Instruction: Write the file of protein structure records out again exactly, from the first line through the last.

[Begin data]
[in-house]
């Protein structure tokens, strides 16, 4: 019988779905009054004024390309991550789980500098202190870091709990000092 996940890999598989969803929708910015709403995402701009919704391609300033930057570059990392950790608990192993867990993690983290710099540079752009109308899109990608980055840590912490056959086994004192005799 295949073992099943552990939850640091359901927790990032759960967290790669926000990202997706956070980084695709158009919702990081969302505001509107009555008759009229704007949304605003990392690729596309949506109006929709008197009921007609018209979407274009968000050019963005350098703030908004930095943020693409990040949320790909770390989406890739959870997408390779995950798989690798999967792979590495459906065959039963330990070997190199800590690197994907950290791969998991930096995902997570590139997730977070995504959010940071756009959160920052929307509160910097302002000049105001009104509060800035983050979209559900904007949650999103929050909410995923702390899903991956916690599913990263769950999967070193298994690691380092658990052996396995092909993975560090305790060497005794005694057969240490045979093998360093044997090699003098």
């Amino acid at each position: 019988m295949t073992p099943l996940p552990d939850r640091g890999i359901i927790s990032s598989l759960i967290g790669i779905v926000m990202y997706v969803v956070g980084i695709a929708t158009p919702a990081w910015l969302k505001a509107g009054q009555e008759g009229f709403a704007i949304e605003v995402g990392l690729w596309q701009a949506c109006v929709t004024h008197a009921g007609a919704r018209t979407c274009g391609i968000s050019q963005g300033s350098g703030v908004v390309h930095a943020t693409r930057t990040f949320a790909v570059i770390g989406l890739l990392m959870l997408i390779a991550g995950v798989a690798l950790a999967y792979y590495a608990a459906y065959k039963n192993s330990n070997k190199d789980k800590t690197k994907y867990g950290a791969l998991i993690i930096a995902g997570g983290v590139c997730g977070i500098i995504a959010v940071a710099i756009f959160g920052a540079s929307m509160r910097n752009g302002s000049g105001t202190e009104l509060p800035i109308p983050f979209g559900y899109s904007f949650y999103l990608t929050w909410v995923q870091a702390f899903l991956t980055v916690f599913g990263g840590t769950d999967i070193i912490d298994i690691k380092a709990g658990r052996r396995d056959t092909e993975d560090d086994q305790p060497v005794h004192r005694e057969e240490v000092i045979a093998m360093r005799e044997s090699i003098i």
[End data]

[in-house]
């Protein structure tokens, strides 16, 4: 019988779905009054004024390309991550789980500098202190870091709990000092 996940890999598989969803929708910015709403995402701009919704391609300033930057570059990392950790608990192993867990993690983290710099540079752009109308899109990608980055840590912490056959086994004192005799 295949073992099943552990939850640091359901927790990032759960967290790669926000990202997706956070980084695709158009919702990081969302505001509107009555008759009229704007949304605003990392690729596309949506109006929709008197009921007609018209979407274009968000050019963005350098703030908004930095943020693409990040949320790909770390989406890739959870997408390779995950798989690798999967792979590495459906065959039963330990070997190199800590690197994907950290791969998991930096995902997570590139997730977070995504959010940071756009959160920052929307509160910097302002000049105001009104509060800035983050979209559900904007949650999103929050909410995923702390899903991956916690599913990263769950999967070193298994690691380092658990052996396995092909993975560090305790060497005794005694057969240490045979093998360093044997090699003098």
């Amino acid at each position: 019988m295949t073992p099943l996940p552990d939850r640091g890999i359901i927790s990032s598989l759960i967290g790669i779905v926000m990202y997706v969803v956070g980084i695709a929708t158009p919702a990081w910015l969302k505001a509107g009054q009555e008759g009229f709403a704007i949304e605003v995402g990392l690729w596309q701009a949506c109006v929709t004024h008197a009921g007609a919704r018209t979407c274009g391609i968000s050019q963005g300033s350098g703030v908004v390309h930095a943020t693409r930057t990040f949320a790909v570059i770390g989406l890739l990392m959870l997408i390779a991550g995950v798989a690798l950790a999967y792979y590495a608990a459906y065959k039963n192993s330990n070997k190199d789980k800590t690197k994907y867990g950290a791969l998991i993690i930096a995902g997570g983290v590139c997730g977070i500098i995504a959010v940071a710099i756009f959160g920052a540079s929307m509160r910097n752009g302002s000049g105001t202190e009104l509060p800035i109308p983050f979209g559900y899109s904007f949650y999103l990608t929050w909410v995923q870091a702390f899903l991956t980055v916690f599913g990263g840590t769950d999967i070193i912490d298994i690691k380092a709990g658990r052996r396995d056959t092909e993975d560090d086994q305790p060497v005794h004192r005694e057969e240490v000092i045979a093998m360093r005799e044997s090699i003098i």